David Clark's inquiry into new credit laws may have slowed the headlines about customers being rejected for loans due to regular spending habits, but the probe will not avoid awkward questions for the Commerce Minister and his advisors.
On the back of days of stories about how the new Credit Contracts and Consumer Finance Act (CCCFA) was causing customers to be turned down for loans on the basis of what appear to be very normal spending, Clark said the Council of Financial Regulators will investigate whether banks and lenders are implementing the legislation "as intended".
It would be unfair to assume that the minister chose the word "intended" to try to avoid the council's members (which include MBIE, the Commerce Commission and the Reserve Bank) having to explain whether the impacts are a surprise.
Clearly, with some commentators suggesting the legislation may amount to a mini credit crunch, it is not working as the regulators intended.
The question is whether events are playing out exactly as the banks had warned, namely that the regulations are so prescriptive, that bank staff need to undertake the same rigorous examination whether they are dealing with an established customer seeking a $1000 temporary overdraft than a new customer seeking a $1 million mortgage.
If the answer turns out to be yes, the regulators - and the minister - may be in an awkward position.
One banking figure said this week that they wanted to call MBIE and ask them to reread their submissions and "tell us what you didn't understand".
Earlier this week the Herald documented the many extensive warnings that were received by the Government (mostly through submissions to MBIE) on the possible consequences of the CCCFA.
Originally an attempt by Clark's predecessor, Kris Faafoi, to crack down on predatory lenders (loan sharks), banks, their lobby groups and law firms warned at some length that the legislation was likely to have more of an impact on registered banks than on payday lenders.
It is likely that in the month leading up to the legislation coming into force that the lobbying intensified.
How the regulators responded to the warnings should be central to any investigation, as should whether all financial regulators that should have been across the issue, were.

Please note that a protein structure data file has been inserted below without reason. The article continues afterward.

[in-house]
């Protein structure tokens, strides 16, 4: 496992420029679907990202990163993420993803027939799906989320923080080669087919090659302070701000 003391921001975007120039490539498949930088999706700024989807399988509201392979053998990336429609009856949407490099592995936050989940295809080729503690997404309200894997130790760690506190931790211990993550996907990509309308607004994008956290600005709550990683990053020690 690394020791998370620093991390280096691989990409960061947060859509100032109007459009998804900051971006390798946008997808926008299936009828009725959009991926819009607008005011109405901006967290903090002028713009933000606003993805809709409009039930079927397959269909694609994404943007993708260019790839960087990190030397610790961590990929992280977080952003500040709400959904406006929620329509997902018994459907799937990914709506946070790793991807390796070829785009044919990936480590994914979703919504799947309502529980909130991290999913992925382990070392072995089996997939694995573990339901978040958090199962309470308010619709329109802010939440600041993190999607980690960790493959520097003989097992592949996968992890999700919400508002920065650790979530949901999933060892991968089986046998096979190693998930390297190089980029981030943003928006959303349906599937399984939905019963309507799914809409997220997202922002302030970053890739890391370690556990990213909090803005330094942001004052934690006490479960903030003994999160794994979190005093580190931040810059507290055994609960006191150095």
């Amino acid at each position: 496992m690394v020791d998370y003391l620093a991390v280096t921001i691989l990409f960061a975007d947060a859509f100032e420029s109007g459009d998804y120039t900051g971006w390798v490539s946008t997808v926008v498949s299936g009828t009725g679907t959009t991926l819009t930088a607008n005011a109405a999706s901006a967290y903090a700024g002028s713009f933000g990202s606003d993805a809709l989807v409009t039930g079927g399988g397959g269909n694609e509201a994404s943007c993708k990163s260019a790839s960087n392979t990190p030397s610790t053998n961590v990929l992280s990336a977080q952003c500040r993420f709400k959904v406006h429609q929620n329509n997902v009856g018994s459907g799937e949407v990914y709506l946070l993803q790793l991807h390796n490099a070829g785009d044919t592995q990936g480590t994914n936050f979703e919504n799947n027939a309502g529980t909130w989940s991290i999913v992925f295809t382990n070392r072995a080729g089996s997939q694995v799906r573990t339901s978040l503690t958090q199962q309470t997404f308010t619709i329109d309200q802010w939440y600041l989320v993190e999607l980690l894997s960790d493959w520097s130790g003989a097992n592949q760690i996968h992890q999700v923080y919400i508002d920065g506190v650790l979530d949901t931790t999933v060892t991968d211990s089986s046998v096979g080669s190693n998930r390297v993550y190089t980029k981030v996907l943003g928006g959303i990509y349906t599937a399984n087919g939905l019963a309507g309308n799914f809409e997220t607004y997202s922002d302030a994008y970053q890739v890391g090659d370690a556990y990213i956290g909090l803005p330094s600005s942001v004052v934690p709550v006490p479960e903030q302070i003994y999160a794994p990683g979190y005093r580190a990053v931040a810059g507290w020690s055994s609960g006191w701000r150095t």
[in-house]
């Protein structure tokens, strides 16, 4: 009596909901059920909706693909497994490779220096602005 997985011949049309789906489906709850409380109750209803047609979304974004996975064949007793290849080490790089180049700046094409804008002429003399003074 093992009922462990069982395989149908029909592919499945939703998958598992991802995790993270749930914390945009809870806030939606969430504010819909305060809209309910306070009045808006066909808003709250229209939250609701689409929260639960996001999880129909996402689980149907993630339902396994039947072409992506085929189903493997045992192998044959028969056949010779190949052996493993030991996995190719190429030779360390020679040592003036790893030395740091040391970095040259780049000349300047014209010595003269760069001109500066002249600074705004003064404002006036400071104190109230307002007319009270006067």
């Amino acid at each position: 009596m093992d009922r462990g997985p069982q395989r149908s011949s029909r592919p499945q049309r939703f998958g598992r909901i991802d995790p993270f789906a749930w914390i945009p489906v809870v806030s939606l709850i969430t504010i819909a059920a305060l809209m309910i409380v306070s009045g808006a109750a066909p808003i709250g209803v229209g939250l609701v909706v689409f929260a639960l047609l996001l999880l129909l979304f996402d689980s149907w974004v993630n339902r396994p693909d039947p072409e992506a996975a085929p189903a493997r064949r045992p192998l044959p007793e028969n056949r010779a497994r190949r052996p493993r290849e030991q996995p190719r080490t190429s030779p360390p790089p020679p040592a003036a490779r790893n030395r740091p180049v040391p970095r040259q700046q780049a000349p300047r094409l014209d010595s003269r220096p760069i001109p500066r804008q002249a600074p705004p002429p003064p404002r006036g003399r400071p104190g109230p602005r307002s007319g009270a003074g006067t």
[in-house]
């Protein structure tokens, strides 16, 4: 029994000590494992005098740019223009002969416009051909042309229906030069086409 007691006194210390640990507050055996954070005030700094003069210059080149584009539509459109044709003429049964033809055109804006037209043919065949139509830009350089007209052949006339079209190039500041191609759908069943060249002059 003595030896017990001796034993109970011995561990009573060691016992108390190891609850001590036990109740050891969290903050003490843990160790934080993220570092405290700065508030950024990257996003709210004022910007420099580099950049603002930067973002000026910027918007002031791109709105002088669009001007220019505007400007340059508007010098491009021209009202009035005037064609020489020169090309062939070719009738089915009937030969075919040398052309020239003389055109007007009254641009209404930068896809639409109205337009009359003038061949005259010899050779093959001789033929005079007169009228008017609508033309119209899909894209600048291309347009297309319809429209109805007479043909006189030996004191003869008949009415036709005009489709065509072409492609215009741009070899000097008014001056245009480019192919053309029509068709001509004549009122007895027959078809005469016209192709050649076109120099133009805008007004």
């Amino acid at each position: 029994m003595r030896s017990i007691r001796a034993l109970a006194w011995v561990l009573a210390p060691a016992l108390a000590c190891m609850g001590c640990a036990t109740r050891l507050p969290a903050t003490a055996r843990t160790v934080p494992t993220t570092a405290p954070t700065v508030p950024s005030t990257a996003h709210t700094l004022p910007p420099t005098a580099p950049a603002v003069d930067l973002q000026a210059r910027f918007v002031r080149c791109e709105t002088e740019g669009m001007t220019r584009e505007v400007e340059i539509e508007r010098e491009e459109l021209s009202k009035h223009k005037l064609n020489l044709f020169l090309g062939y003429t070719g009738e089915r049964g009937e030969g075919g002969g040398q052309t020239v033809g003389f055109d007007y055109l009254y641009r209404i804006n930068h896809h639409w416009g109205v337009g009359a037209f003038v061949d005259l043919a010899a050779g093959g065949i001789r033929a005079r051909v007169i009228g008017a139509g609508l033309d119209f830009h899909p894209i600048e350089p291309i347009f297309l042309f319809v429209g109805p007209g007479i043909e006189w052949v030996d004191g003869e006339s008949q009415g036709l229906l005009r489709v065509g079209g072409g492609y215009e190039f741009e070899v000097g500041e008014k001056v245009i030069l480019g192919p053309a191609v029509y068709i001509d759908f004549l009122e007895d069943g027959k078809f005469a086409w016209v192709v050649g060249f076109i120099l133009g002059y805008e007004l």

The Reserve Bank has repeatedly lectured banks about the need to support customers through Covid-19, calling for the institutions to be "courageous" when deciding whether to lend.
Was the central bank aware that another member of the Council of Financial Regulators was implementing legislation that could make banks feel unable to lend to new customers? Given the impact on credit, hopefully the investigation will shed light on it.
The Minister, for his part, is refusing to comment until he has "heard back" from the Council of Financial Regulators.
Some figures involved speculated that Clark, who inherited the legislation from Faafoi, seemed keen to move the legislation forward and therefore get it off his desk, rather than send it back for further changes.
Had he looked further back he might have noticed that a similar episode played out in 2015, the last time the CCCFA was amended. Then Commerce and Consumer Affairs Minister, Paul Goldsmith faced a similar proposal to create prescriptive regulation, but instead opting for a principle-based Responsible Lending Code.
Goldsmith typically favours light touch regulation, so the move should not be a surprise. But his explanation of why he heeded warnings that regulations could reduce access to credit should serve as good advice for the minister, given what has happened.
"There's always officials and lobby groups who think the answer to any problem is more regulation," Goldsmith said.
"Especially in this kind of area, half the legislation passed achieves the exact opposite of what it sets out to do."